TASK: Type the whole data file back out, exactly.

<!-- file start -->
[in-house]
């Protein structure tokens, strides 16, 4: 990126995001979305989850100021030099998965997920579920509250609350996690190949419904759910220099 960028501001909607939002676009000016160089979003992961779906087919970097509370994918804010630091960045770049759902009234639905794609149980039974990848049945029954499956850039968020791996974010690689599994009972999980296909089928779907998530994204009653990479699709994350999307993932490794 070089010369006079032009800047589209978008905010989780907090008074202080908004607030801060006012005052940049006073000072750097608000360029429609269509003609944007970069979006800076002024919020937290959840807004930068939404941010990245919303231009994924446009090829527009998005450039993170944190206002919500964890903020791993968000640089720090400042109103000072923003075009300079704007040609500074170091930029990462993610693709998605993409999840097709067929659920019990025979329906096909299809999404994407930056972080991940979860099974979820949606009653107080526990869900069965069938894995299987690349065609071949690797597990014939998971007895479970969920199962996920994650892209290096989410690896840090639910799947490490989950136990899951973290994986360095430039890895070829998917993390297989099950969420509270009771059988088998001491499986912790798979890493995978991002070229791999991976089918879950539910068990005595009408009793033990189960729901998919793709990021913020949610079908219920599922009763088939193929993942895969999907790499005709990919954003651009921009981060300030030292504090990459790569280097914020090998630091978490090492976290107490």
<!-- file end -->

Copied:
[in-house]
């Protein structure tokens, strides 16, 4: 990126995001979305989850100021030099998965997920579920509250609350996690190949419904759910220099 960028501001909607939002676009000016160089979003992961779906087919970097509370994918804010630091960045770049759902009234639905794609149980039974990848049945029954499956850039968020791996974010690689599994009972999980296909089928779907998530994204009653990479699709994350999307993932490794 070089010369006079032009800047589209978008905010989780907090008074202080908004607030801060006012005052940049006073000072750097608000360029429609269509003609944007970069979006800076002024919020937290959840807004930068939404941010990245919303231009994924446009090829527009998005450039993170944190206002919500964890903020791993968000640089720090400042109103000072923003075009300079704007040609500074170091930029990462993610693709998605993409999840097709067929659920019990025979329906096909299809999404994407930056972080991940979860099974979820949606009653107080526990869900069965069938894995299987690349065609071949690797597990014939998971007895479970969920199962996920994650892209290096989410690896840090639910799947490490989950136990899951973290994986360095430039890895070829998917993390297989099950969420509270009771059988088998001491499986912790798979890493995978991002070229791999991976089918879950539910068990005595009408009793033990189960729901998919793709990021913020949610079908219920599922009763088939193929993942895969999907790499005709990919954003651009921009981060300030030292504090990459790569280097914020090998630091978490090492976290107490």